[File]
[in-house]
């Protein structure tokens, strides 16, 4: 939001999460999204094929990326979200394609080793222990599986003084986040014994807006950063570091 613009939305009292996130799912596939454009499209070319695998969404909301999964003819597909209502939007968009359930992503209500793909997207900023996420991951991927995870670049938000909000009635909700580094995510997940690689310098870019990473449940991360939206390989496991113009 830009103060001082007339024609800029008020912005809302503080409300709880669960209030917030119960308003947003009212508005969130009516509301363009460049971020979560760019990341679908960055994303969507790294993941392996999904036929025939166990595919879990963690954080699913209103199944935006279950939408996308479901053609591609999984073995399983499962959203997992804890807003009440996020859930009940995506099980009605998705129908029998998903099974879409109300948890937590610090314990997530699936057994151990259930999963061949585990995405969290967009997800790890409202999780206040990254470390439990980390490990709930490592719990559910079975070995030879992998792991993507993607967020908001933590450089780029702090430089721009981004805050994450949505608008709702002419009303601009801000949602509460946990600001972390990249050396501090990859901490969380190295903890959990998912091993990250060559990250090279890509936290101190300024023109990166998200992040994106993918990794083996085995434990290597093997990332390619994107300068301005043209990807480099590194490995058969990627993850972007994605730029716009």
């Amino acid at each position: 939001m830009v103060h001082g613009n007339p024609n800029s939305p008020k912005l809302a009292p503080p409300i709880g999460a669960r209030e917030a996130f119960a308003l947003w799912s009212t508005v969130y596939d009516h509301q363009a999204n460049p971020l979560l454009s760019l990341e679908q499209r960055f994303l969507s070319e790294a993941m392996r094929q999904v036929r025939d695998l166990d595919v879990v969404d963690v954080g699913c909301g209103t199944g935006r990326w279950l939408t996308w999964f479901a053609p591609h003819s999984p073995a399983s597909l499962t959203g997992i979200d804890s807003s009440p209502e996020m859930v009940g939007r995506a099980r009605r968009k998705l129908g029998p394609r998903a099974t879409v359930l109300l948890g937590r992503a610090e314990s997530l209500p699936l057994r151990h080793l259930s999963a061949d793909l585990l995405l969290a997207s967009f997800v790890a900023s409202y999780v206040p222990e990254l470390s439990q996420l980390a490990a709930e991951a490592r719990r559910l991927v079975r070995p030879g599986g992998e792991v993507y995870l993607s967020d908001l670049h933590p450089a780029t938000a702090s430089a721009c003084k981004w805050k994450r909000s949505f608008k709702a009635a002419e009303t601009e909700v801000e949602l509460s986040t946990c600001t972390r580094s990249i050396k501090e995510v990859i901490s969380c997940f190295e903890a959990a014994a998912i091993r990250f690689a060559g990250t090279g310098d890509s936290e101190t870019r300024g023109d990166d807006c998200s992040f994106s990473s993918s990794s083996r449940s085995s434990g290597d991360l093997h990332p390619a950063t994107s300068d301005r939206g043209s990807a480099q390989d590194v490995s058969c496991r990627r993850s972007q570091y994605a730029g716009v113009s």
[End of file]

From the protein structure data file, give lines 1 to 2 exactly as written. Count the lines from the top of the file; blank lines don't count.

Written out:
[in-house]
């Protein structure tokens, strides 16, 4: 939001999460999204094929990326979200394609080793222990599986003084986040014994807006950063570091 613009939305009292996130799912596939454009499209070319695998969404909301999964003819597909209502939007968009359930992503209500793909997207900023996420991951991927995870670049938000909000009635909700580094995510997940690689310098870019990473449940991360939206390989496991113009 830009103060001082007339024609800029008020912005809302503080409300709880669960209030917030119960308003947003009212508005969130009516509301363009460049971020979560760019990341679908960055994303969507790294993941392996999904036929025939166990595919879990963690954080699913209103199944935006279950939408996308479901053609591609999984073995399983499962959203997992804890807003009440996020859930009940995506099980009605998705129908029998998903099974879409109300948890937590610090314990997530699936057994151990259930999963061949585990995405969290967009997800790890409202999780206040990254470390439990980390490990709930490592719990559910079975070995030879992998792991993507993607967020908001933590450089780029702090430089721009981004805050994450949505608008709702002419009303601009801000949602509460946990600001972390990249050396501090990859901490969380190295903890959990998912091993990250060559990250090279890509936290101190300024023109990166998200992040994106993918990794083996085995434990290597093997990332390619994107300068301005043209990807480099590194490995058969990627993850972007994605730029716009």